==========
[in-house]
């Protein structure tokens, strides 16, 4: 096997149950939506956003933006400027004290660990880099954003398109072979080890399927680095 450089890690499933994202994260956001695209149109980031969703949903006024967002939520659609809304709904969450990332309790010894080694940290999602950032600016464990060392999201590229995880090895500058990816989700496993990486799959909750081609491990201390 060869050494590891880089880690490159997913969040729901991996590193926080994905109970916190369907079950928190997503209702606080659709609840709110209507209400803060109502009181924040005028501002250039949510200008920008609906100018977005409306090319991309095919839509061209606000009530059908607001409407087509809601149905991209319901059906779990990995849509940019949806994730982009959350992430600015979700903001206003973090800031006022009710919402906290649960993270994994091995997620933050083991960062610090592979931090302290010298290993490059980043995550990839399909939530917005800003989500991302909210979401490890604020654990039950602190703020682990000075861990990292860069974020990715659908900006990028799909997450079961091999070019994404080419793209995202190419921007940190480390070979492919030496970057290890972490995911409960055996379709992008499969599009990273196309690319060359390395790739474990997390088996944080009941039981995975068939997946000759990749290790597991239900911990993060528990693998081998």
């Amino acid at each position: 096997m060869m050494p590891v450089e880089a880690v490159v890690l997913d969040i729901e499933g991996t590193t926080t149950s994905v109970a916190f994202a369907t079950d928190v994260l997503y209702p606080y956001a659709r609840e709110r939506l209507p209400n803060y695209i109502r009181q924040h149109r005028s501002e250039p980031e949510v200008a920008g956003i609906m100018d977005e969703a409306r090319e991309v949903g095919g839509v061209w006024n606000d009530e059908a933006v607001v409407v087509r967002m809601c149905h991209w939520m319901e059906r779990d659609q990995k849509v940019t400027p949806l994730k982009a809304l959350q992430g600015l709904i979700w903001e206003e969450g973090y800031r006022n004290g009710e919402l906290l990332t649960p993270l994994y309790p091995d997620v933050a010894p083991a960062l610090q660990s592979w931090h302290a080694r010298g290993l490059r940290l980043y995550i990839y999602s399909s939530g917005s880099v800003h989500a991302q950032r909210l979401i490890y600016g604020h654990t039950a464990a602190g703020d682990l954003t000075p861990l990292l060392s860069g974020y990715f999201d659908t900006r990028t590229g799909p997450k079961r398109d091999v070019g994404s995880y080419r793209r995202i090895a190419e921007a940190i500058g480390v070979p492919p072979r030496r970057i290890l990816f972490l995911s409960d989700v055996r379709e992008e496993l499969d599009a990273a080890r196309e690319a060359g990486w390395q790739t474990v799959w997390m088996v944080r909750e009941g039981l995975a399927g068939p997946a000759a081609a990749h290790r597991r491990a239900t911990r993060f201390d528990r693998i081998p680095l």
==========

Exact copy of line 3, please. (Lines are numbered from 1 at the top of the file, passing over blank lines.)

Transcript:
């Amino acid at each position: 096997m060869m050494p590891v450089e880089a880690v490159v890690l997913d969040i729901e499933g991996t590193t926080t149950s994905v109970a916190f994202a369907t079950d928190v994260l997503y209702p606080y956001a659709r609840e709110r939506l209507p209400n803060y695209i109502r009181q924040h149109r005028s501002e250039p980031e949510v200008a920008g956003i609906m100018d977005e969703a409306r090319e991309v949903g095919g839509v061209w006024n606000d009530e059908a933006v607001v409407v087509r967002m809601c149905h991209w939520m319901e059906r779990d659609q990995k849509v940019t400027p949806l994730k982009a809304l959350q992430g600015l709904i979700w903001e206003e969450g973090y800031r006022n004290g009710e919402l906290l990332t649960p993270l994994y309790p091995d997620v933050a010894p083991a960062l610090q660990s592979w931090h302290a080694r010298g290993l490059r940290l980043y995550i990839y999602s399909s939530g917005s880099v800003h989500a991302q950032r909210l979401i490890y600016g604020h654990t039950a464990a602190g703020d682990l954003t000075p861990l990292l060392s860069g974020y990715f999201d659908t900006r990028t590229g799909p997450k079961r398109d091999v070019g994404s995880y080419r793209r995202i090895a190419e921007a940190i500058g480390v070979p492919p072979r030496r970057i290890l990816f972490l995911s409960d989700v055996r379709e992008e496993l499969d599009a990273a080890r196309e690319a060359g990486w390395q790739t474990v799959w997390m088996v944080r909750e009941g039981l995975a399927g068939p997946a000759a081609a990749h290790r597991r491990a239900t911990r993060f201390d528990r693998i081998p680095l």